The following article was written by Steffen Schmidt, University Professor of Political Science.
As a political scientist studying and analyzing the presidential selection process since 1970 from my perch at Iowa State I’ve had conversations with thousands of reporters from all over the world.
I’ve had to explain to German Television, in German, from the caucus reporting center in the old Polk County convention center why Iowa, rural and mostly European gets to be first in the nation in fingering the likely presidential candidate of both parties.
There was the team from CNN en Español that came to Iowa and had me as their caucus night analyst. I also have done the general election night analysis from their HQ in Atlanta in Spanish. They set up in the Iowa Supreme Court building, shot their updates from an outdoor balcony, on a freezing cold caucus night with the State Capitol in the background, and one of their anchors almost caught on fire right next to me from the propane heaters they had going.
I could share more but let me jump ahead to a few weeks ago when I got a call from a producer for the Daily Show with Jon Stuart on Comedy Central. He wanted to know if I was interested in taping an interview on the Iowa caucuses. No person in his or her right mind especially a political scientist could say no to that.
Besides, I know that the Daily Show uses razor sharp humor to make fun of politicians and others and I figured it was my duty as an Iowan and a big fan of the first in the nation caucuses to defend that process.
The interviewer turned out to be Al Madrigal “Senior Latino Correspondent” of the Daily Show. He was named Best Stand-Up Comedian by the HBO/U.S. Comedy Arts Festival in Aspen, so it was exciting to be ‘”interviewed” by him.
I put that in parentheses because the “interview” turned out to be a fascinating two and a half hour marathon session. There was a camera and production crew of three, two cameras, lighting, and the full nine yards in a tiny room at a Holiday Inn in Des Moines.
The two chairs facing each other were literally within knee bumping distance from each other. I could see every whisker and wrinkle in Madrigals face; every bead of sweat that slowly had built up on his forehead in this overheated, tiny space.
The questions came as fast as machine gun fire. “Tell me what are Iowan’s like?’ “Why should Iowa be first in choosing a presidential candidate?” “Iowa is so white that’s a good thing for choosing the president.”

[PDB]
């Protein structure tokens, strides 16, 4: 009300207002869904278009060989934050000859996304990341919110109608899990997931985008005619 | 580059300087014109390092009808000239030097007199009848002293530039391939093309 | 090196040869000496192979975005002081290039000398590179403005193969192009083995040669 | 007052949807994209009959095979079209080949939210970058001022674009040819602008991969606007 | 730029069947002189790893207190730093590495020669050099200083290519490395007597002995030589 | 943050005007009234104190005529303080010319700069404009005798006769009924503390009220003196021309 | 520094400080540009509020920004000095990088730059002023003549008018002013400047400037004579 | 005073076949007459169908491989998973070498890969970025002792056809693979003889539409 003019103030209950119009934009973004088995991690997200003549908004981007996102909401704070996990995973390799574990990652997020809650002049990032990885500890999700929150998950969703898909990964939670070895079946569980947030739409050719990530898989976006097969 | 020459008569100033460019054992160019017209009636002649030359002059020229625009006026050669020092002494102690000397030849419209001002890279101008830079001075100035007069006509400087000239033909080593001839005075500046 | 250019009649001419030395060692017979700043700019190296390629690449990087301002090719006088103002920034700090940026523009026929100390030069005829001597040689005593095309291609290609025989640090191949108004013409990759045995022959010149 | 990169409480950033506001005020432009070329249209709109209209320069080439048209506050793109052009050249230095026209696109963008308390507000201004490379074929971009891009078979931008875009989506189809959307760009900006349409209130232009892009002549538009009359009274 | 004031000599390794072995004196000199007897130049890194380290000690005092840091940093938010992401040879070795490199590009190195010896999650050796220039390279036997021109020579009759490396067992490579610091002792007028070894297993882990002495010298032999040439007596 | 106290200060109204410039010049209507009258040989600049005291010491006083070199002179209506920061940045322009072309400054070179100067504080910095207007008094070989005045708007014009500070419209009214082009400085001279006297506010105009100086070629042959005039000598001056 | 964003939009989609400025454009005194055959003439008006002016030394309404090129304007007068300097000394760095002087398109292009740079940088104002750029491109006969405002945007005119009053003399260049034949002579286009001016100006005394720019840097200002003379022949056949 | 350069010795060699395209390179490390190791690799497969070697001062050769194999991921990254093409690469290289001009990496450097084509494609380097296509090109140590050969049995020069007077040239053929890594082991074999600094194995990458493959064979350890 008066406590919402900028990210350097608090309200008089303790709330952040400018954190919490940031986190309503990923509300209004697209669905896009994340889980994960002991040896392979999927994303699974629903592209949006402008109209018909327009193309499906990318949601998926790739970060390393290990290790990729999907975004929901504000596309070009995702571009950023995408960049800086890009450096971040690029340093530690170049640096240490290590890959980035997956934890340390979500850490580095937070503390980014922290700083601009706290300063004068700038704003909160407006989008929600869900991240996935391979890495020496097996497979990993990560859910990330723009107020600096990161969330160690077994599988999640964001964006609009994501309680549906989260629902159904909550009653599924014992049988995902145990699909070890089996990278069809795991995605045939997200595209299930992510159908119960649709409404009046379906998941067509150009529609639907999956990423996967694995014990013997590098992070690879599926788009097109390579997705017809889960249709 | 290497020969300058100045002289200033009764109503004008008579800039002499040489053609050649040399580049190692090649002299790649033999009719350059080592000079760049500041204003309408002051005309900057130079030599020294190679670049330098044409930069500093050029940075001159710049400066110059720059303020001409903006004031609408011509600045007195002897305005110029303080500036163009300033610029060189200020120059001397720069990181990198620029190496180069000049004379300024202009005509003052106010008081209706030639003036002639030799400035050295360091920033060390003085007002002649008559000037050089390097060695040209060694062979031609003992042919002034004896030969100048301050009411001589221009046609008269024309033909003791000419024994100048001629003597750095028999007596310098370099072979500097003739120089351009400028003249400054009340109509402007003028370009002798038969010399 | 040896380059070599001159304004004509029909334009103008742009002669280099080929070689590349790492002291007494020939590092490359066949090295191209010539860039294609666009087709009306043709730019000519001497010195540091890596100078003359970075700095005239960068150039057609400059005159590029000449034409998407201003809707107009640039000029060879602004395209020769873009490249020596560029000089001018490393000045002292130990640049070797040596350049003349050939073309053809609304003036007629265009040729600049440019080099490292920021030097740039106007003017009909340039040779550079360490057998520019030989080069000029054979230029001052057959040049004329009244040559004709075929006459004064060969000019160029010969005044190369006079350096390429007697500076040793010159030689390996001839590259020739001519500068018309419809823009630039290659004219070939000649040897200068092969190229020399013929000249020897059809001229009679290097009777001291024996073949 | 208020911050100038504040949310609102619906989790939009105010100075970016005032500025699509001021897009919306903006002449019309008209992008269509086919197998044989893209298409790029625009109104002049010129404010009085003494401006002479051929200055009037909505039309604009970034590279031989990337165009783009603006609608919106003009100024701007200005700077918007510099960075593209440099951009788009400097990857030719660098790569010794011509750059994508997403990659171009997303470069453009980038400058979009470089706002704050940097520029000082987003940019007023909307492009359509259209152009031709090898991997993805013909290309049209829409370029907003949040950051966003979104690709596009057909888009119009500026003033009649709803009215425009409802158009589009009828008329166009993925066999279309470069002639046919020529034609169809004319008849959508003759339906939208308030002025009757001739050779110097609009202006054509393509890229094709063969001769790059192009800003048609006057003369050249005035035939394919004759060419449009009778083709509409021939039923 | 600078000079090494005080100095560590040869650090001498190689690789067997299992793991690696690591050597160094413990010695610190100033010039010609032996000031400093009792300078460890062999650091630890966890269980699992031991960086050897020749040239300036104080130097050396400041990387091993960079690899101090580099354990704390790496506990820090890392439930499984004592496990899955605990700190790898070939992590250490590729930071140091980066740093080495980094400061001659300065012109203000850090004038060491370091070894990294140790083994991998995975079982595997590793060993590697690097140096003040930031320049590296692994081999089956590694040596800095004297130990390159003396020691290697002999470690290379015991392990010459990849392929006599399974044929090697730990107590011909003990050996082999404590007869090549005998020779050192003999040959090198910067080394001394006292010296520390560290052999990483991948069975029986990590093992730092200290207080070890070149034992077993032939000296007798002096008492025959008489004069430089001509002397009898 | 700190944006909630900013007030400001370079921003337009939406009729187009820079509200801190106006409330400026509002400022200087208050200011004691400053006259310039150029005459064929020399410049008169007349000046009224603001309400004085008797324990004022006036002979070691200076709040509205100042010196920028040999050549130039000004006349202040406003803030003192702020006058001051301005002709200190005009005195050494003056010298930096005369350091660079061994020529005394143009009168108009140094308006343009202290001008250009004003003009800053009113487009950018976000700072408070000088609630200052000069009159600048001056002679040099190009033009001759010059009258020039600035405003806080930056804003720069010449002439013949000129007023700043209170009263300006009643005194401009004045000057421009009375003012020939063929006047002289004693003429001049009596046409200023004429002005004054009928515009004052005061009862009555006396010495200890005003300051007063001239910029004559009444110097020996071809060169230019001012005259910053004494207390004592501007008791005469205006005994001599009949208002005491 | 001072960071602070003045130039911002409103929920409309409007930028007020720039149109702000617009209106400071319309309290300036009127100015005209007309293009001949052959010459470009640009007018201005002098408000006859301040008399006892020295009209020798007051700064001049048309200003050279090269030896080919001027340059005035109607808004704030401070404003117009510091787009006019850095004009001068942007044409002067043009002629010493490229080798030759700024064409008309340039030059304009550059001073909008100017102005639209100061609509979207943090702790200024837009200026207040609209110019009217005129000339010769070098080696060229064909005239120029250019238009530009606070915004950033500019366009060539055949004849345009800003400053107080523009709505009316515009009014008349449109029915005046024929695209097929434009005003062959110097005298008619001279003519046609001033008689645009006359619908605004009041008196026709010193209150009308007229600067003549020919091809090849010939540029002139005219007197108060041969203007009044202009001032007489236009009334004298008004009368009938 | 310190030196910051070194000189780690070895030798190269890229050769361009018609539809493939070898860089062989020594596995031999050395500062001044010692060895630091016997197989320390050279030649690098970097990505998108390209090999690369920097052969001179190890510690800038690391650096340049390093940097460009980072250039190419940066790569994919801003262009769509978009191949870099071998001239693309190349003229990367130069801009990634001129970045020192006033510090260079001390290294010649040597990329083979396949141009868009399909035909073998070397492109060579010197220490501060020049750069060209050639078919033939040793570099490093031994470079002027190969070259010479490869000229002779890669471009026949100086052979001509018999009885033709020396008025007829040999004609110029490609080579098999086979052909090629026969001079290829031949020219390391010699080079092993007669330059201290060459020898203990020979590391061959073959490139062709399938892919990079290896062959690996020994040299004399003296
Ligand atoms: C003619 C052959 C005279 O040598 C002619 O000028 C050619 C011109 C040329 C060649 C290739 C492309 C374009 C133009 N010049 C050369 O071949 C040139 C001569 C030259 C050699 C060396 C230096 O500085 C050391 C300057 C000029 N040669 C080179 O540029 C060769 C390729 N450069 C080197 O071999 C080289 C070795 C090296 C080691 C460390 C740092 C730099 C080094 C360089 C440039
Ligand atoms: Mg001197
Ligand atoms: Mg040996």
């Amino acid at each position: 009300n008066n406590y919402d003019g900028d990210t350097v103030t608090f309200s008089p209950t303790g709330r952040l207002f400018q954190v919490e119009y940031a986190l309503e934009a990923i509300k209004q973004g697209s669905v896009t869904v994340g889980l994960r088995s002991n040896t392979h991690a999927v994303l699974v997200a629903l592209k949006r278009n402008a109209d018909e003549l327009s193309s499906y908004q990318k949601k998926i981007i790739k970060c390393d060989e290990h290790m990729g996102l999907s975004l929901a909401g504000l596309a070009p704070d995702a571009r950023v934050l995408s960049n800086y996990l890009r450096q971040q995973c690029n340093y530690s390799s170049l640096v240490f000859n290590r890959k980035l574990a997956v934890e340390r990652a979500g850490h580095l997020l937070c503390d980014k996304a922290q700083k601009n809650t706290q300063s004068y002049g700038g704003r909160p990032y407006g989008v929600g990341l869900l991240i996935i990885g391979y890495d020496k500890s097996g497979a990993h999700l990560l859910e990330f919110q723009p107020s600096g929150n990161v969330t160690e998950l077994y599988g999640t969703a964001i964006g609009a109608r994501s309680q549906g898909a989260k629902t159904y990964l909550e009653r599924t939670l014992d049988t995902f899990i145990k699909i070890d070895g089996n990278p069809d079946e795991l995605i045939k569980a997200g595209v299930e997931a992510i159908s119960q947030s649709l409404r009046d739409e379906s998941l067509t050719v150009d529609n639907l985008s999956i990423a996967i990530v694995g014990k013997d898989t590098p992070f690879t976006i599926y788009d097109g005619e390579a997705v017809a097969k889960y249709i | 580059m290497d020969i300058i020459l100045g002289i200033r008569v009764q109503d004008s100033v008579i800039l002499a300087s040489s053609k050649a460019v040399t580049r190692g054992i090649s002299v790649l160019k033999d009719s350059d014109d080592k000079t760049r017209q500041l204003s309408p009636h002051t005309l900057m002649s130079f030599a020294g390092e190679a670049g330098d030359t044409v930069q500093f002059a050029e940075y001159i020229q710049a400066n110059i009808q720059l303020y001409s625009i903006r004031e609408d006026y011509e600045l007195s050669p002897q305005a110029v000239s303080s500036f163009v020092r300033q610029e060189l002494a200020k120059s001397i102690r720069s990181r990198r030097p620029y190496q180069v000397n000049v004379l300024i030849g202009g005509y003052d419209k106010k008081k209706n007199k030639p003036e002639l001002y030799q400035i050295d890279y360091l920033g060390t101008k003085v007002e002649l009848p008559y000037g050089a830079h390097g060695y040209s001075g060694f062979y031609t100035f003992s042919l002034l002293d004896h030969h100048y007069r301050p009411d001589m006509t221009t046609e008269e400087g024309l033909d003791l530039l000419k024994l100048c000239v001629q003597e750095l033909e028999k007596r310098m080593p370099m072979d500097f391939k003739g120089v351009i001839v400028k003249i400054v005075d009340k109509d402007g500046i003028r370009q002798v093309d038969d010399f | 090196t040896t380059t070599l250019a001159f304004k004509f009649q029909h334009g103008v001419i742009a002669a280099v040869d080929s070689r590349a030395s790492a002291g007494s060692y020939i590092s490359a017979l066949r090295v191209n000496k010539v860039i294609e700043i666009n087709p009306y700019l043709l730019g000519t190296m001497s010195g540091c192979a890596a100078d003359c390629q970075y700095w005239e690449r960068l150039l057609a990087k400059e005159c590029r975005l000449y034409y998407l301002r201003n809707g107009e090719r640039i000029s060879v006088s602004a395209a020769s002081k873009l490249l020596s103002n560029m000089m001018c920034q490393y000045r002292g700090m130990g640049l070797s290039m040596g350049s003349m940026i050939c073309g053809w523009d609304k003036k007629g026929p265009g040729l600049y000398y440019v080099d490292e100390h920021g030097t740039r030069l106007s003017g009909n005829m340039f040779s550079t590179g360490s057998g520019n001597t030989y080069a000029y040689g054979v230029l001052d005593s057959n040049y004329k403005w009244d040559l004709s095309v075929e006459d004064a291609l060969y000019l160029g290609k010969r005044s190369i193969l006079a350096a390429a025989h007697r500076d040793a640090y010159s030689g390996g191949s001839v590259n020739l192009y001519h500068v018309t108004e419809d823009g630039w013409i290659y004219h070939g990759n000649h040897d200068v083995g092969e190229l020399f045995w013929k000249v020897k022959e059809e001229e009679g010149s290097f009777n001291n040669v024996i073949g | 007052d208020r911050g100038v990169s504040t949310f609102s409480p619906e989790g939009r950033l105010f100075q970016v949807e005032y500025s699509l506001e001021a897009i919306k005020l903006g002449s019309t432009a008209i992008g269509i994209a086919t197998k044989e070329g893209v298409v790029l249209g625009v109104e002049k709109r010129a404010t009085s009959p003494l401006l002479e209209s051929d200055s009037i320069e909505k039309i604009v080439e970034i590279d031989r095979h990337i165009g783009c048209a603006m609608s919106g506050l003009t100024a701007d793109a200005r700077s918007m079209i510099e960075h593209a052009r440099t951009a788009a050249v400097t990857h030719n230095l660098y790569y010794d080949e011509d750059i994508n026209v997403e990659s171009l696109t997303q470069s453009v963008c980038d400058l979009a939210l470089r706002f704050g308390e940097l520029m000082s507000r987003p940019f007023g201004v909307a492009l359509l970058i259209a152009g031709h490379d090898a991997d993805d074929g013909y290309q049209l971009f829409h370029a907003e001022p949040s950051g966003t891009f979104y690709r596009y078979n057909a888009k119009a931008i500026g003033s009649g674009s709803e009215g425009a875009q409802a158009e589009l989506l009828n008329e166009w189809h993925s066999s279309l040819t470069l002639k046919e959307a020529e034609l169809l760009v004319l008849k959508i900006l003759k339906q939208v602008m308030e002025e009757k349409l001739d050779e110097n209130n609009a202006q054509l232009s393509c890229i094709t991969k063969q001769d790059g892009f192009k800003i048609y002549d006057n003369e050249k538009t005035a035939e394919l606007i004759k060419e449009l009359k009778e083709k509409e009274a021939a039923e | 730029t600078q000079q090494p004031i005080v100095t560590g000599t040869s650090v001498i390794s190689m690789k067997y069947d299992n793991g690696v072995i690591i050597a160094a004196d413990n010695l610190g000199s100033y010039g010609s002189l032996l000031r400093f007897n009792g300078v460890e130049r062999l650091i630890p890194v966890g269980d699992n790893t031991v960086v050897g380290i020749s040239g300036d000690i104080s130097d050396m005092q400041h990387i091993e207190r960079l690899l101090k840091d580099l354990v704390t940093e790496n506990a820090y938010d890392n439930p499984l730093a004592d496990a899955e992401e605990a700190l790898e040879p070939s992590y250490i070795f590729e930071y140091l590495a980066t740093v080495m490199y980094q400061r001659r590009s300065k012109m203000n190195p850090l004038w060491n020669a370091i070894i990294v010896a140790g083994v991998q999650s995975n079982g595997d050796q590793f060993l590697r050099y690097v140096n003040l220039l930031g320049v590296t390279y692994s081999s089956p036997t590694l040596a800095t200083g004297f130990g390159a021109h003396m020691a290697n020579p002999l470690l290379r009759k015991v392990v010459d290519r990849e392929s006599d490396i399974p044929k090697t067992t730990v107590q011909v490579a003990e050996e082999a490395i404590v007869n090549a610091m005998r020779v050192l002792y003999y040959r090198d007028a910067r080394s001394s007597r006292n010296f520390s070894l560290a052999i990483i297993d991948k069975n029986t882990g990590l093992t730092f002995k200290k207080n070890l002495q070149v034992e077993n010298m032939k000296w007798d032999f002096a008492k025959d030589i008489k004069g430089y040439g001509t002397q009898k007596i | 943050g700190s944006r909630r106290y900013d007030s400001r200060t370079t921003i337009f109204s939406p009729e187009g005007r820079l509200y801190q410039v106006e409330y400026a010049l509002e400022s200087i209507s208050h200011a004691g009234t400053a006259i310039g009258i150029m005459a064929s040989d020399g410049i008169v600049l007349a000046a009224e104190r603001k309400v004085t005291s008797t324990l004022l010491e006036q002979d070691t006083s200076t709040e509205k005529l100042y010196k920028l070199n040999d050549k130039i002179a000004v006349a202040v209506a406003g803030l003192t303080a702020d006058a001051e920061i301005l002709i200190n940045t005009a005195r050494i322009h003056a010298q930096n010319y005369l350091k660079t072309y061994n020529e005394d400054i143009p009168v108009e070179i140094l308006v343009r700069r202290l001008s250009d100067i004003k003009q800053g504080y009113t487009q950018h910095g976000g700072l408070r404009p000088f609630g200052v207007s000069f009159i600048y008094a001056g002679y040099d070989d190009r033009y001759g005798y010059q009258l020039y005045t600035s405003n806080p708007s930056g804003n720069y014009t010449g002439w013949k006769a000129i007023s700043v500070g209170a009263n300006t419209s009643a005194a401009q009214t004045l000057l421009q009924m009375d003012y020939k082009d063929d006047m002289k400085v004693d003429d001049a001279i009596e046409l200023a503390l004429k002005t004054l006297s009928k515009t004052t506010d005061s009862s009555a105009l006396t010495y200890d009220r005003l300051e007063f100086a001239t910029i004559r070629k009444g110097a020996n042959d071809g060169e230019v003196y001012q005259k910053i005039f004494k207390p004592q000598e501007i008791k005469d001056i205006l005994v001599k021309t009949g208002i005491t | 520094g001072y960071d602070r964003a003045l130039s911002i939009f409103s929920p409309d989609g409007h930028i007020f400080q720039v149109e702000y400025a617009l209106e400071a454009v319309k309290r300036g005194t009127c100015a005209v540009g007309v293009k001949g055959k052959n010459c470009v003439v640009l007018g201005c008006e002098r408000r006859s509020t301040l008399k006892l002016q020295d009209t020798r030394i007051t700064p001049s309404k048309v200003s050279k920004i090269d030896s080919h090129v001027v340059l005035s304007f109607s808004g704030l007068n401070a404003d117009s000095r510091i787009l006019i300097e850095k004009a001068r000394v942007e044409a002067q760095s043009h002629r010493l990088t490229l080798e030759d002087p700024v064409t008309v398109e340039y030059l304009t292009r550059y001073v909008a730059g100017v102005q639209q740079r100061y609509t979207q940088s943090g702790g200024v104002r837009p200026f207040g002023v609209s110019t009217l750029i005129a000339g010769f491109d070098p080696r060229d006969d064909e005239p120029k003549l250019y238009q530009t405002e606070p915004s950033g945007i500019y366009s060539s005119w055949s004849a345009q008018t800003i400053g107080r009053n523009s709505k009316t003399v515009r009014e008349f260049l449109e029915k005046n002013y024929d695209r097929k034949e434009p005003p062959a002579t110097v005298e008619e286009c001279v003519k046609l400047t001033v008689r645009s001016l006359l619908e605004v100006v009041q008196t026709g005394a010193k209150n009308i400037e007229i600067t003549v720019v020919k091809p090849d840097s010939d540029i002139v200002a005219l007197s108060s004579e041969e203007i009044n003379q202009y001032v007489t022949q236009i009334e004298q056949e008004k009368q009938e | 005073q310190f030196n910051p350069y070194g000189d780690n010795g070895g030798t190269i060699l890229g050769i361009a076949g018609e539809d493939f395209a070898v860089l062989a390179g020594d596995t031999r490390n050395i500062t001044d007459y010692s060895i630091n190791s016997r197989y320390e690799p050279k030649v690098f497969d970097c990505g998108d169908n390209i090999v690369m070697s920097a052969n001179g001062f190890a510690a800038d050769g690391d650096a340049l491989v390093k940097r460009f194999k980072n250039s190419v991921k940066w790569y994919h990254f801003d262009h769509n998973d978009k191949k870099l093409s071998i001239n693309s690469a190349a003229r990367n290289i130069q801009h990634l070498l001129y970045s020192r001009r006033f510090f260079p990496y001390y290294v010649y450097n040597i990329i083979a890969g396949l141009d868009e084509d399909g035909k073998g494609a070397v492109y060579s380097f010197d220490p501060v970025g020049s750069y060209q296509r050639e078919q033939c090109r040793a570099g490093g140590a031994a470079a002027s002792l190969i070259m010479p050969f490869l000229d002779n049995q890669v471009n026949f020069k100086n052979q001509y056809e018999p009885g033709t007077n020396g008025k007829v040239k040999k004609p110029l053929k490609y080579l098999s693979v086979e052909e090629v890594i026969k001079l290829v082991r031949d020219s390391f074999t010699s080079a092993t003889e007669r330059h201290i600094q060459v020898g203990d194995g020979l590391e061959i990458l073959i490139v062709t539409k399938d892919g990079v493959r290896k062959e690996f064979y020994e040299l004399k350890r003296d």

He wanted to know why ethanol was chosen to blend with gasoline. Could it be because presidential contenders are forced to agree to make ethanol the fuel of choice because of the Iowa caucuses?
The questioning continued more I imagined, like an interrogation in a foreign immigration detention center. I was fascinated and followed the instructions to answer each question. My answers were, as they have always been, that the Iowa caucuses are a great way to begin the story every four years of how Americans select their presidential candidates. ‘”Is it just the tradition?” “ Yes, tradition is a good thing?” He seemed dubious.
The hours of questions and answers and often very humorous but biting question/comments” Madrigal made during this session will be sliced, diced, and spliced into a short an no doubt very funny episode on the Iowa caucuses. I have no idea what it will look and sound like when it airs which they tell me will probably be in early June.
Would I do it again? Yes I would because an experience like that only comes along once in a career. And besides it was a “terrific boot camp” for me going forward. The same questions in less intense form and the same doubts that Iowa should be first in the nation are coming at me almost daily from media around the world especially now that I’m launching a free Internet course open to anyone on the Iowa caucuses.
So, I need to be super sharp and ready to deal with whatever is thrown at me. I know I’m ready.
Thanks Al Madrigal. You are an excellent drill sergeant.